An engineer who views his stream as an opportunity to earn his living will definitely not want to pursue higher education simply because the whole process of studying engineering itself calls for a lot of commitment and sacrifice. The course requires concentration; it is challenging and leaves a student with very limited time for extra- curricular activities. Obviously students look forward to embarking on a career and do not want to be burdened with heavy studying for another couple of years. However, for some people, engineering is not a vocational program. It is, in fact, their call in life. They are those who can be called born engineers who have an active left brain making them analytical thinkers and problem solvers. For such people, a graduation program provides them with basic knowledge which only sets their mind on fire for more knowledge. For these engineers, options are to pursue an MS and then later a PhD in engineering.
Going back to school to earn a PhD in engineering or IT is a major commitment. For some it's an obvious decision, but for others it takes more consideration. Depending on long-term career goals, getting a PhD may be an essential step on a career path. Before one decides whether or not to pursue a PhD, it is important to first understand what it entails.
A PhD program one must remember is a multi-year project which calls for self-reliance, discipline and commitment. It is not about classroom studying and instead it is about innovating and problem solving. A perfect program for a technology driven individual.
"If you want to do highly analytical and specialized work such as operations research, artificial intelligence or nuclear physics in industry or in academia, a PhD is often required," says Melissa Lawrence, director of human resources, ITA Software, Inc. in Cambridge, Mass. "If you want to solve interesting computer science problems, a PhD might be an asset, but would not be required."
Lawrence adds that in her experience, technical graduate degrees are more important if you want to be on a technical career track as opposed to a management career track.
So does this mean that others should not pursue higher education after their engineering?
Not really. In fact, for those who have viewed their engineering program as vocational training will benefit largely by pursuing an MBA program as an MBA program offers them variety within the cachet of jobs available for engineers. They can choose programming, testing, designing or they can even move into business development, sales and marketing.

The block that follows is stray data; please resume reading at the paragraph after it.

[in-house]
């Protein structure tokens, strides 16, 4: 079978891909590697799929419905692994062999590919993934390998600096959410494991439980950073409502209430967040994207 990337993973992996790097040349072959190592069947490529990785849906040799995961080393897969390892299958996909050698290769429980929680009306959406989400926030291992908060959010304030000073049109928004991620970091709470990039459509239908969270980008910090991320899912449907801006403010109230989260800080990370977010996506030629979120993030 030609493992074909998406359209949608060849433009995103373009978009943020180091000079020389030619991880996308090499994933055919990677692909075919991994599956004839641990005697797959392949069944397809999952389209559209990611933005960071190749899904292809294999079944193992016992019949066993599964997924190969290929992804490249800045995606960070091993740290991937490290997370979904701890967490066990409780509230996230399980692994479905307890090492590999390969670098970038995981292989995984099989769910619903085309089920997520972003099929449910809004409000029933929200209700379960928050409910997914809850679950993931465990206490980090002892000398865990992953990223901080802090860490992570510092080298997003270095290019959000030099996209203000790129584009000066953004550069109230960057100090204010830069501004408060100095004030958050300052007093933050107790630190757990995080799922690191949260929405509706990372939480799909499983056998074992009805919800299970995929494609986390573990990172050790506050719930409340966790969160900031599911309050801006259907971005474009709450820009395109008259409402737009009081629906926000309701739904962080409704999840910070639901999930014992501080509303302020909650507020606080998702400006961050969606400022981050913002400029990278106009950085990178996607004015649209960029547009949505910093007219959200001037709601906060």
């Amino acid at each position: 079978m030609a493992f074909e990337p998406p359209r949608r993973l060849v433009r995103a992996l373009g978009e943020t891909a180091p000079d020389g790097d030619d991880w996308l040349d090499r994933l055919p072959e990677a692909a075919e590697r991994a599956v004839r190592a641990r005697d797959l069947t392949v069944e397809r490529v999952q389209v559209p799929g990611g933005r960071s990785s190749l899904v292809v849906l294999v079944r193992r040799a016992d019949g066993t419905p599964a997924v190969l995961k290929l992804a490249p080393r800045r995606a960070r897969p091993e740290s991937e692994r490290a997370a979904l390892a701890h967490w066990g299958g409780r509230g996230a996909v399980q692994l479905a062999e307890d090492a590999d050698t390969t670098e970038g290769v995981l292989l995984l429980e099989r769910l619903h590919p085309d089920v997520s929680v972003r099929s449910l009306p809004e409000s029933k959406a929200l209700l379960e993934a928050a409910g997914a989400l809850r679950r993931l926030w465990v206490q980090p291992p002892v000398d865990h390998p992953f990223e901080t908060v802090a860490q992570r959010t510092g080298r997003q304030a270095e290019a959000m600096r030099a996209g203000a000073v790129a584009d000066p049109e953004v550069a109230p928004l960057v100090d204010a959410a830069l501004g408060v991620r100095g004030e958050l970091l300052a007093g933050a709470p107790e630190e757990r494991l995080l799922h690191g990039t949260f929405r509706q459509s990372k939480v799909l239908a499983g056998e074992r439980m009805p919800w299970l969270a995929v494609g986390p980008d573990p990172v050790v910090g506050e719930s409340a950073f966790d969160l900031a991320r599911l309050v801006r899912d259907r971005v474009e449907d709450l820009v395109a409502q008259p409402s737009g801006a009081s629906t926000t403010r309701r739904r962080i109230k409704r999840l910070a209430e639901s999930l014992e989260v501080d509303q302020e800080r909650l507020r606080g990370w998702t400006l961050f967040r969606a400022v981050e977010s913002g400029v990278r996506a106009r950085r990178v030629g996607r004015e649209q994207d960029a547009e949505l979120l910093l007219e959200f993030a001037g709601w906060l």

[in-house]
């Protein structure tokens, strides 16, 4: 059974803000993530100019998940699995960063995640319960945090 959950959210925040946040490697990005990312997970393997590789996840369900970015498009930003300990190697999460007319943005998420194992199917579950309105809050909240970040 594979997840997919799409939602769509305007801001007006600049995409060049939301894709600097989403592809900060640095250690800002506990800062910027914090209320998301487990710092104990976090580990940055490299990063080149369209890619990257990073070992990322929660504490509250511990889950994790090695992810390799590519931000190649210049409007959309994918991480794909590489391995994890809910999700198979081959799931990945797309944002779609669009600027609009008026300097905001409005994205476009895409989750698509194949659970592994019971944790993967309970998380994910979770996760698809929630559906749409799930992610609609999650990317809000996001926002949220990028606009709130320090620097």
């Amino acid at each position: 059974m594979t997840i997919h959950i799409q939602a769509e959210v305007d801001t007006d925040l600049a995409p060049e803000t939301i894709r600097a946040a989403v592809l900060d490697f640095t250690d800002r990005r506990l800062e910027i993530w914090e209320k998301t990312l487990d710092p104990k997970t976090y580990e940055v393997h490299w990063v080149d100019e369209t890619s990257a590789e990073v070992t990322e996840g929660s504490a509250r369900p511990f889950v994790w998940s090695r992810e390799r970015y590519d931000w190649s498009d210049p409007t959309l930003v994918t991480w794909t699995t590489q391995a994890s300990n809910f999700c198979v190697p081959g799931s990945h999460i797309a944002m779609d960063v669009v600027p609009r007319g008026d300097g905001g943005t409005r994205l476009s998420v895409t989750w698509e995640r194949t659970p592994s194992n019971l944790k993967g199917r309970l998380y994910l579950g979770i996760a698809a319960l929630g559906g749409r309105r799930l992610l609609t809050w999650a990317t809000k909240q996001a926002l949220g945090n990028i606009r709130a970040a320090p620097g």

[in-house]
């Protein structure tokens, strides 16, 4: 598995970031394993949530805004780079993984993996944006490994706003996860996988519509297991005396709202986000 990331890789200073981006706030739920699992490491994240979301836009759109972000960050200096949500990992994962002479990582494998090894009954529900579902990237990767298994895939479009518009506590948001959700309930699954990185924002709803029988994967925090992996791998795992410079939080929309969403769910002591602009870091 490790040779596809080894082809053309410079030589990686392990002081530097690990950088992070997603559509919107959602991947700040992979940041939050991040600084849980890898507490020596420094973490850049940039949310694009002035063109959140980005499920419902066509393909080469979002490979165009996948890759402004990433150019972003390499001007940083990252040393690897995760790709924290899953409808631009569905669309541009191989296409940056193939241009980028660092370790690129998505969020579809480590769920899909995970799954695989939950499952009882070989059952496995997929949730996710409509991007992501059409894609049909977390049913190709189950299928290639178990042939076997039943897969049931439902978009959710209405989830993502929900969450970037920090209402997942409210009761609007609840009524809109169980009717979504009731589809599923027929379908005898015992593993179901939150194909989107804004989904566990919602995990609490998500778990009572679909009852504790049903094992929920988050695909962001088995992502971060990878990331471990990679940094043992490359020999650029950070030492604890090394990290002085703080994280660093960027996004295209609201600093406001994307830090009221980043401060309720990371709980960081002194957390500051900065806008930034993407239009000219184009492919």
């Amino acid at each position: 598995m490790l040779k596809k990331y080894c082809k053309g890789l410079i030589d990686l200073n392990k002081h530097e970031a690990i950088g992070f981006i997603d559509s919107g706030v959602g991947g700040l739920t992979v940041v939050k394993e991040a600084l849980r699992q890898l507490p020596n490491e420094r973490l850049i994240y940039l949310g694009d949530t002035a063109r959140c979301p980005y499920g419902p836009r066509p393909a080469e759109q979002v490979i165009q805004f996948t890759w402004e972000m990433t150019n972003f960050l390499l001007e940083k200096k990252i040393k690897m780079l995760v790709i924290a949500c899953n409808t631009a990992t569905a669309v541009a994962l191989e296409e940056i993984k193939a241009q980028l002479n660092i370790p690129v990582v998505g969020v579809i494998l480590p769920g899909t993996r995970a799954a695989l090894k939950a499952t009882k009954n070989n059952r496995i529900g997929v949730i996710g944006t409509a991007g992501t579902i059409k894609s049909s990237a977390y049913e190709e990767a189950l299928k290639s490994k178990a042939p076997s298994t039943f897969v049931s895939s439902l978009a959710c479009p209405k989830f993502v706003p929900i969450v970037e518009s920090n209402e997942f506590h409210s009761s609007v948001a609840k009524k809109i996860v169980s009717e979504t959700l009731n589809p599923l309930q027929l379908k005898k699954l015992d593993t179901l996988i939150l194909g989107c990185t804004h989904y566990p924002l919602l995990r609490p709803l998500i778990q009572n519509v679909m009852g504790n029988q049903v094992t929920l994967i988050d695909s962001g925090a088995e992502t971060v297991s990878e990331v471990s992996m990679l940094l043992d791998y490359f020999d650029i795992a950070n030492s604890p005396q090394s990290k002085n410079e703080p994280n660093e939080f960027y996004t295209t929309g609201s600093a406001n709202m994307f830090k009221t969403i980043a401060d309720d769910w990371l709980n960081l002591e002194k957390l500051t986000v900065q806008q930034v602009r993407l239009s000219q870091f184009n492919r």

Dr. Andres Fortino, dean of Polytechnic University's Westchester campus in New York, says that advanced degrees represent educational opportunities for transformation, which training experiences do not always provide. "Obtaining an advanced degree prepares one to develop a new mind set and a deeper knowledge of a subject."
When to pursue higher education
Deciding whether to pursue a higher education program right after college or after a few years working in the field is another choice one must make. There is no "right" time to go to grad school, but for those interested in becoming a professor or doing research, it is perfect that they do this as a continuous process without breaking the pattern.
Combining work and school is also an option. "These days going to school part time while working is much easier than it once was," Fortino says. "The economics of earning a salary while having some or all of your education paid for by an employer offsets any sacrifices that are made in your personal life."
Keep in mind that experience is especially important when considering graduate school as a way to change one’s career focus. "If a technical person wants to switch to management, it is definitely better to wait five to six years to accumulate enough work experience to pursue the transition into a manager or business person," says Fortino. "Most schools require that much work experience in their MBA candidates, for example."
"From a hiring perspective, I like to see people take a break between undergraduate and graduate school," says. "I think gaining real-world experience makes employees more balanced graduate students and eventually more well-rounded employees. For most positions at our company, too much theoretical work and too little industry experience can be a detriment."